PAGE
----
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Medicaid Who’s Who Interview: John Corlett

1. Which segment of the industry are you currently involved?

A:  I lead a Cleveland based “think tank” called the Center for Community Solutions. Community Solutions among other things works to support cost effective Medicaid policy through non-partisan research, analysis and advocacy.

2. How many years have you been in the Medicaid industry?

I’ve worked in this space for nearly two decades, first as a researcher and policy advocate and then as President of Community Solutions, as an Ohio Medicaid Director, and as the Medicaid and governmental policy Vice President for Ohio’s largest public hospital – the MetroHealth System.

3. What is your focus/passion? (Industry related or not)

My work passion is getting more people and organizations engaged in policy advocacy. My personal passions focus on my Cleveland neighborhood and the great Cleveland food and cultural scene.

4. What is the top item on your “bucket list?”

Visit Cape Town, South Africa

5. What do you enjoy doing most with your personal time?

Spending time with my partner, friends, and family.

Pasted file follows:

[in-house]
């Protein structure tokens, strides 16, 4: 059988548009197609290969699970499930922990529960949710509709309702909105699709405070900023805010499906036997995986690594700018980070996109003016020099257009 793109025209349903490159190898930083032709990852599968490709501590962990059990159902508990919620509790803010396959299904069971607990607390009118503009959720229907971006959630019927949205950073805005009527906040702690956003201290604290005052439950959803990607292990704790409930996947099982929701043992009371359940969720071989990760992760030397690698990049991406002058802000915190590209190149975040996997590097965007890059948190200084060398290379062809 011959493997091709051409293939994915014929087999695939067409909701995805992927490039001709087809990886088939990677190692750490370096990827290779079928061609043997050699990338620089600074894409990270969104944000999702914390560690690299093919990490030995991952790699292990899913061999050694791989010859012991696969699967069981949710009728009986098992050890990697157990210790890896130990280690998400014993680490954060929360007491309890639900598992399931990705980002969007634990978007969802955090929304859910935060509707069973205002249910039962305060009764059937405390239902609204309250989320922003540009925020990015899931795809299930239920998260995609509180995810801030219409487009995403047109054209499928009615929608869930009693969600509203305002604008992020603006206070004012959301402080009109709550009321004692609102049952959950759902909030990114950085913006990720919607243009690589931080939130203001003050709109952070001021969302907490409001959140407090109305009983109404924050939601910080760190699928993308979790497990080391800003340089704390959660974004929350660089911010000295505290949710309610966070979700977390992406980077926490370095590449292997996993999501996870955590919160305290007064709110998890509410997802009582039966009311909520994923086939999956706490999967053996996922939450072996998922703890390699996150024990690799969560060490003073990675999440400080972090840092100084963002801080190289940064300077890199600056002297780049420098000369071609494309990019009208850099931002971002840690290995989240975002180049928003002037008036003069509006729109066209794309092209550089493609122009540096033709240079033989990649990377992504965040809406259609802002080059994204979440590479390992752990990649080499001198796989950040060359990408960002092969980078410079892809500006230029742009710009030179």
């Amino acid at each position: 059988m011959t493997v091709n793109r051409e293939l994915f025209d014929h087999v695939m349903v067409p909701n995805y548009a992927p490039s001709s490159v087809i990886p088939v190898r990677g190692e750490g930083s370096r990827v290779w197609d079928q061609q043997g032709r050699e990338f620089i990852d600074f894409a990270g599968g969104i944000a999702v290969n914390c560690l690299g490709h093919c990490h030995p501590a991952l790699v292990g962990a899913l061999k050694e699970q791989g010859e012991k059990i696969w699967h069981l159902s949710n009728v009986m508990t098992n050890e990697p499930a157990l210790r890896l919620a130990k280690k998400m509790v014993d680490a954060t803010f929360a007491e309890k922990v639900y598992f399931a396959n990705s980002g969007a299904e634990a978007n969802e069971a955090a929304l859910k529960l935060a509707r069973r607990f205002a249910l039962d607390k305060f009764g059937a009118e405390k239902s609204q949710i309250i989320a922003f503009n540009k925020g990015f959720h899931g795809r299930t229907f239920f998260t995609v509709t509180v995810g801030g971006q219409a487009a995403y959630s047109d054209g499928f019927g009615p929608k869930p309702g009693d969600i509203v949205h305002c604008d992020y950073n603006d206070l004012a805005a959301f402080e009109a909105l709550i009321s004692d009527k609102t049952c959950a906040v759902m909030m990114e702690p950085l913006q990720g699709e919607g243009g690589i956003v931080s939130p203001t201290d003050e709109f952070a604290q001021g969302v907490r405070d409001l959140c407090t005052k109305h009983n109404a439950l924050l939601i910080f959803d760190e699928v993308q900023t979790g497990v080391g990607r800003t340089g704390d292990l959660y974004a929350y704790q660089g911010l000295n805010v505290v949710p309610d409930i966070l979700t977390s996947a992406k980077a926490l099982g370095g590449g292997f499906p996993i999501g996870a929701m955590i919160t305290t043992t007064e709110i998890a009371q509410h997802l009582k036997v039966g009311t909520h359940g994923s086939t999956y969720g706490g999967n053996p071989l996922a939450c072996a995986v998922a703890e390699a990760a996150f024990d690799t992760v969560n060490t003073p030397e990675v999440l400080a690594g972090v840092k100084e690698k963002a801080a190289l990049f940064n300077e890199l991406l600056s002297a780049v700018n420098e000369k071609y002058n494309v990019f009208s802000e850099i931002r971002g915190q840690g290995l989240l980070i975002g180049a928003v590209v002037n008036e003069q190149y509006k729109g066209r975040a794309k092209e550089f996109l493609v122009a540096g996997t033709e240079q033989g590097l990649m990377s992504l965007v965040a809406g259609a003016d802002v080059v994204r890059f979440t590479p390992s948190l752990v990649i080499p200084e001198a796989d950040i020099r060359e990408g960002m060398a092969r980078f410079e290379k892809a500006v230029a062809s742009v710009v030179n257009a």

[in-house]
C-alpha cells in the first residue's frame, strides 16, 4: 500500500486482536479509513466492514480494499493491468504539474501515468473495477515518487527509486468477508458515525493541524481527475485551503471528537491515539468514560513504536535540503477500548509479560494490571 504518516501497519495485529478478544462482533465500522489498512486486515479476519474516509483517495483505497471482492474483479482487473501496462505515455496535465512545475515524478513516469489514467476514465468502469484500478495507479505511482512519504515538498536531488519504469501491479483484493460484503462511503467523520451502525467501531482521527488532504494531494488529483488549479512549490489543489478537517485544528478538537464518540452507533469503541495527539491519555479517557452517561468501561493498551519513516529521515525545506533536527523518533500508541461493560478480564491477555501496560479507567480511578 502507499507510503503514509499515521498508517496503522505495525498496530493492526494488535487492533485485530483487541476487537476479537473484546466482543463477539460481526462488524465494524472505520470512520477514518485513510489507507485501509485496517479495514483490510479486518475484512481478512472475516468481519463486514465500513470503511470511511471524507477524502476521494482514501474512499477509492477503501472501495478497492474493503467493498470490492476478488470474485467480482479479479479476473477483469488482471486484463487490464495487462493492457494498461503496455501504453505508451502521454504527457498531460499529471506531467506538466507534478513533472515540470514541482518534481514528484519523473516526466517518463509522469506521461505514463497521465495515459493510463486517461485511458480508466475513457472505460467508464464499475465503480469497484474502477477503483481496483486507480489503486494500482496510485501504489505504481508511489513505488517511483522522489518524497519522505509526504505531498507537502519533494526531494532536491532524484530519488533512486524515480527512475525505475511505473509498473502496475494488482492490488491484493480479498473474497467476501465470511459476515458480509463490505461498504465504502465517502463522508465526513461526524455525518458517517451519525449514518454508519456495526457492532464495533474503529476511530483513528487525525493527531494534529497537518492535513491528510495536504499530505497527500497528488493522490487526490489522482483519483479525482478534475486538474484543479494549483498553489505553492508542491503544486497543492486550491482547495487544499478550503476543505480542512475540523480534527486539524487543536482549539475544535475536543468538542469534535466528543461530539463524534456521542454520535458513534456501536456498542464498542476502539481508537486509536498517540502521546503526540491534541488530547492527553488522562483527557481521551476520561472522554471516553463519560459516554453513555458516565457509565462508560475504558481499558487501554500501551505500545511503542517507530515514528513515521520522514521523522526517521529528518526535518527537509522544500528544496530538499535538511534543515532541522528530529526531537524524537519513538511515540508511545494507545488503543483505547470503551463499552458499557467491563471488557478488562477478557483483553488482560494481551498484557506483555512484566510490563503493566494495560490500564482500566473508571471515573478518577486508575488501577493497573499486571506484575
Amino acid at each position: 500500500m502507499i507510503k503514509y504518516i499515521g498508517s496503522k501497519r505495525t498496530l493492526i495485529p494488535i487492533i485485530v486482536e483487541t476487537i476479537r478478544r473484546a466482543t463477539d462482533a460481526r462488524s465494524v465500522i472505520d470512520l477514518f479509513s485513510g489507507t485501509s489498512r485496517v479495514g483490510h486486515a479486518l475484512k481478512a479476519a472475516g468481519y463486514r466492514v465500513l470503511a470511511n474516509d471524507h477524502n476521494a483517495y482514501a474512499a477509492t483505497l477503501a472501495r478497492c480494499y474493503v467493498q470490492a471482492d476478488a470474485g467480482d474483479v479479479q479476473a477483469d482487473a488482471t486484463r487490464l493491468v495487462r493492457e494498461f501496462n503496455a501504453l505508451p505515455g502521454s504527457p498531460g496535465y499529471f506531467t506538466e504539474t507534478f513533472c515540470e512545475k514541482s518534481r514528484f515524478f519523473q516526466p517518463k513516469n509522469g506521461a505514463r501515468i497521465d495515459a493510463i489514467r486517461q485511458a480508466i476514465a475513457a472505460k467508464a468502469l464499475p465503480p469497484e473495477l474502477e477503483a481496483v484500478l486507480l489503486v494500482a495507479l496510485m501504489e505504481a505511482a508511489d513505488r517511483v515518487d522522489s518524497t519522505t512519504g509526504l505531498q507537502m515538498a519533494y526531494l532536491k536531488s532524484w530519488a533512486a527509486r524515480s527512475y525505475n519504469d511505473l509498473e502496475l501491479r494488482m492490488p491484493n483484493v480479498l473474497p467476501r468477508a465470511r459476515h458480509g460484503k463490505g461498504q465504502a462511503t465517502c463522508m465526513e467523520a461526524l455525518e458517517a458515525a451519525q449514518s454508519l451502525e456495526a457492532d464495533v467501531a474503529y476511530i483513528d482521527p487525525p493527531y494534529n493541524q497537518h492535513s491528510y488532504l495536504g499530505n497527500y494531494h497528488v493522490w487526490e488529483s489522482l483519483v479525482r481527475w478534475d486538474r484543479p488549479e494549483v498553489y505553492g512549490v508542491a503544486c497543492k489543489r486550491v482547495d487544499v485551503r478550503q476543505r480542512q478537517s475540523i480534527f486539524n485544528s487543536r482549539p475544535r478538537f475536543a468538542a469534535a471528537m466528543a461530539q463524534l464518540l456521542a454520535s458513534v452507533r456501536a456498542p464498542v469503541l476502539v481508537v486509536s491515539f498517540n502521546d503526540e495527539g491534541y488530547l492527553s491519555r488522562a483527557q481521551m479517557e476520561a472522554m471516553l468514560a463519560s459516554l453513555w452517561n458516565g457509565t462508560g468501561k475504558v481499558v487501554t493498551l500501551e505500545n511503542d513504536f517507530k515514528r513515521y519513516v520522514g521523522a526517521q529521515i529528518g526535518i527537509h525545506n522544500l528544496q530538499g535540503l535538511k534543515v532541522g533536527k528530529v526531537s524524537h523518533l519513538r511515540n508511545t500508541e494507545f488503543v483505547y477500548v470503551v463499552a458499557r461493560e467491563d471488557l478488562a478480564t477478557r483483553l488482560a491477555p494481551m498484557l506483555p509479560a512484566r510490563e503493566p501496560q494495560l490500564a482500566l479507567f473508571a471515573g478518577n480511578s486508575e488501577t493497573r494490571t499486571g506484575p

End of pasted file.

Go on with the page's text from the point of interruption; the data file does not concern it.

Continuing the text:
6. Who is your favorite historical figure and why?

Martin Luther King because of he showed how one person could change a country and because he led the fight for justice and racial equality. He was a brilliant and inspiring orator who continues to inspire new generations even 50 years after his assassination. Finally his courage and commitment to non-violence even in the face of physical attack and threats.

7. What is your favorite junk food?

McDonald’s

8. Of what accomplishment are you most proud?

Working with the State of Ohio, CMS, Cuyahoga County, and the MetroHealth System to get an 1115 waiver approved that expanded Medicaid in Cuyahoga County a year early and provided health care coverage to over 30,000 uninsured adults.

9. For what one thing do you wish you could get a mulligan?

While I was Medicaid Director, during the Great Recession, we focused most of our attention on expansion proposals for different categories of individuals which impacted relatively small numbers. Looking back it would have been much better to have focused on simplification measures that would have affected many more people and kept more people covered longer. I also wish I could have focused more on ways to leverage Medicaid to address social determinants of health.

10. What are the top 1-3 issues that you think will be important in Medicaid during the next 6 months?

November general election results, in many cases (including Ohio), will determine future of state Medicaid expansions. If CMS changes in Medicaid eligibility (e.g. work requirements, et al) are allowed to proceed we will need to pay careful attention to how they are implemented. Expect to see some states pursue a “Medicaid for all” option via a 1332 waiver.